Monday, January 16, 2012

Cloud Music

This one was painful.

I'm an audiophile and spent many years as a sound engineer.  I'm very picky about how my music sounds.  If I could use a spectrum analyzer for every room I set up shop in, I would.

Not very practical.

Neither are the cloud storage/player combinations I tried.  The players are lacking in features (especially equalizer options) and playback quality is poor at best.  There are equalizers you can run that control all of the sound coming from your device (one called "Equalizer" and another called "Equalizer" on the Android market and, no, that's not a typo) but they're lukewarm at best and it's clumsy trying to run a second app just to get close to the EQ you're looking for. 

Some of the players had constant jitter and skipping even when I wasn't streaming from the cloud.  I'm trying not to name names here (cough, cough, amazon, cough, google, cough) but it was pretty sad.  I was all but sitting on top of my router when streaming and I have plenty of bandwidth so that wasn't the issue.  The issue persisted even when I wasn't streaming on the Amazon player.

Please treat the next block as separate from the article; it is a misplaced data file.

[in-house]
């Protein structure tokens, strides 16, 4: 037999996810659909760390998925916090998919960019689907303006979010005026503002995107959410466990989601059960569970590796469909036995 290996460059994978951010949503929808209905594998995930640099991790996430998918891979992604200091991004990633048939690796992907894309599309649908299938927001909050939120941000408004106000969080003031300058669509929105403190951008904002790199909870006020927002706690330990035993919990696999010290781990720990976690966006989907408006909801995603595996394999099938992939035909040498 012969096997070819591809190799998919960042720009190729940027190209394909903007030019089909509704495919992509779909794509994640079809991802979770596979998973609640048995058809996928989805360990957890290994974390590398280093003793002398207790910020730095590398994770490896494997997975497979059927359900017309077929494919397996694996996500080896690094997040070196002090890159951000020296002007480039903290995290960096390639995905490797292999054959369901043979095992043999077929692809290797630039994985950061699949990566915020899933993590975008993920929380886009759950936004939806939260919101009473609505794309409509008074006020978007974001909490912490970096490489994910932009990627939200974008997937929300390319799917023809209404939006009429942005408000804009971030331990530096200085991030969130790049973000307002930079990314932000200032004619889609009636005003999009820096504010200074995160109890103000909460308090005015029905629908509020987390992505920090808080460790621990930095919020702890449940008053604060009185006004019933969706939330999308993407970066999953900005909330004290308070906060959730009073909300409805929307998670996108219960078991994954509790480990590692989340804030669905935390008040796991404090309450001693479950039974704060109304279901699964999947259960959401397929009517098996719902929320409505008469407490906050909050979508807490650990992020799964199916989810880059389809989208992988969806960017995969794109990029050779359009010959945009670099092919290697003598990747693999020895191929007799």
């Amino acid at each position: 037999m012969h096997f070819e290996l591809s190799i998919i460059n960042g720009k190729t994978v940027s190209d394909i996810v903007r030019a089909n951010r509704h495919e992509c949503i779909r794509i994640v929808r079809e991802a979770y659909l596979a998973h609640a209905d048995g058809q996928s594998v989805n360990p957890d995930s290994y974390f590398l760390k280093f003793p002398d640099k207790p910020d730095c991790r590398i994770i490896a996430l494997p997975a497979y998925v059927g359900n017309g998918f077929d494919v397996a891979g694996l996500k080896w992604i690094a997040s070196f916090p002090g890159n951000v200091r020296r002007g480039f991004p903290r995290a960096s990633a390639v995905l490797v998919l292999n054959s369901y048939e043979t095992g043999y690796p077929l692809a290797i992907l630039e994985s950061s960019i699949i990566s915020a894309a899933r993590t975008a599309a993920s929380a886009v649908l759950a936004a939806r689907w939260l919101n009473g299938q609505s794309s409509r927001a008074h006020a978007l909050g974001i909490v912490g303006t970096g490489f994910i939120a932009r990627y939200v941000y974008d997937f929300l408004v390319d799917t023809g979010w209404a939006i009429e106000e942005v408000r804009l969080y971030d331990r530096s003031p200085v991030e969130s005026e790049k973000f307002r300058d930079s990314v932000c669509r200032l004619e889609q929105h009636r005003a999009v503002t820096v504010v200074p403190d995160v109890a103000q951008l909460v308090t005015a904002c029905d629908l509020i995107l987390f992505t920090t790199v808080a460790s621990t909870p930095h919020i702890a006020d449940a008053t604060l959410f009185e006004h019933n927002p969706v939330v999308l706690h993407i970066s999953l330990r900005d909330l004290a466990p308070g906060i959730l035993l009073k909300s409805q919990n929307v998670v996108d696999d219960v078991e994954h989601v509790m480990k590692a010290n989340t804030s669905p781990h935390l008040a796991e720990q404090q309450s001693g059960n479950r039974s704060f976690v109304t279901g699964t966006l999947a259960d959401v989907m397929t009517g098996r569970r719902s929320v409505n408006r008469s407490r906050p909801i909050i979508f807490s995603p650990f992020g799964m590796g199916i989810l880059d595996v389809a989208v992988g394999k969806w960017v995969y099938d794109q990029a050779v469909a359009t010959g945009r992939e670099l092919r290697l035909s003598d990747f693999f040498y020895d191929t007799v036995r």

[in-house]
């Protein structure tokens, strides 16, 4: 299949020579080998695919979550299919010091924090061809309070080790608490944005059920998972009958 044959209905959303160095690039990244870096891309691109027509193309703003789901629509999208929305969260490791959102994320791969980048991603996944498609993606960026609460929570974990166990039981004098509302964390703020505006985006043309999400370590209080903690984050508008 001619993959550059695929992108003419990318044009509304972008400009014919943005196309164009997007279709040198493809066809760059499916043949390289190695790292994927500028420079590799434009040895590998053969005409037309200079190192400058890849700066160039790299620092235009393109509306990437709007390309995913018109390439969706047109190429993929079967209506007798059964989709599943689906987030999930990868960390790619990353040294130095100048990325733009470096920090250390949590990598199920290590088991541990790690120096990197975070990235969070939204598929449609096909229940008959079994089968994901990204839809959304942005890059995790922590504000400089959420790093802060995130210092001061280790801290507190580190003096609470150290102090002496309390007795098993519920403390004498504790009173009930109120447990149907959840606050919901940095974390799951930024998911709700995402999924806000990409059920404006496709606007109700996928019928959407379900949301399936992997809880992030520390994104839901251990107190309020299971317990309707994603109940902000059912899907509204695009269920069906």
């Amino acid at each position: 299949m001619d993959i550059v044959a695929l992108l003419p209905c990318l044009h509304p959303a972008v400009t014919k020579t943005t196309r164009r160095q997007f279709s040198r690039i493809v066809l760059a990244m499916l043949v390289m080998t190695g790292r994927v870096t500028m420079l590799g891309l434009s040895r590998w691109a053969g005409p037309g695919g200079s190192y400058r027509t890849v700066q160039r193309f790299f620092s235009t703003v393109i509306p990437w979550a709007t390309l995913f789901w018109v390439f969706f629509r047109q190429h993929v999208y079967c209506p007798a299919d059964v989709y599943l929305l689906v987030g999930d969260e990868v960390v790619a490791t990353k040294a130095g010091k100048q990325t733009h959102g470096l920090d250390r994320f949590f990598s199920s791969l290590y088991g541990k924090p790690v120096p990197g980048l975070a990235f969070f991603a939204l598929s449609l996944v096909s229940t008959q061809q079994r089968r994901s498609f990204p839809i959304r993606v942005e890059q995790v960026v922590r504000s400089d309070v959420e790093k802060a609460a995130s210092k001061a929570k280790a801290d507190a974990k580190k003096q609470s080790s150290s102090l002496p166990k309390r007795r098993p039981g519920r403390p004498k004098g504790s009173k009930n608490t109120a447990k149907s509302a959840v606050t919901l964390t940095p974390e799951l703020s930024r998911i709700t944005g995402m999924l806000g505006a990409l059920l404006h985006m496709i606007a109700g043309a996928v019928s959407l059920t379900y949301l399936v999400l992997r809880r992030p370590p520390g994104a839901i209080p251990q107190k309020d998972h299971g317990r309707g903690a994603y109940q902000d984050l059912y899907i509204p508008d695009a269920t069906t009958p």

I'm a PowerAmp user and have been since I started using Android devices.  The features are robust and it comes with a 10 band EQ built in.  I have to download from my Amazon cloud drive and set PowerAmp up to scan those folders, so while it's not the most elegant solution, it works.  That's the best I could come up with, a hybrid cloud and locally run app.

I think music in the cloud for serious audiophiles is not quite there yet, but as soon as Amazon (or others) expose their API to allow third party development, I think we will see big leaps forward in this area.  I really wanted this to be successful, but I'm sorry to say, it was less than savory.

If anyone has heard of a serious solution for this (no, it's not iCloud) please let me know.

No comments:

Post a Comment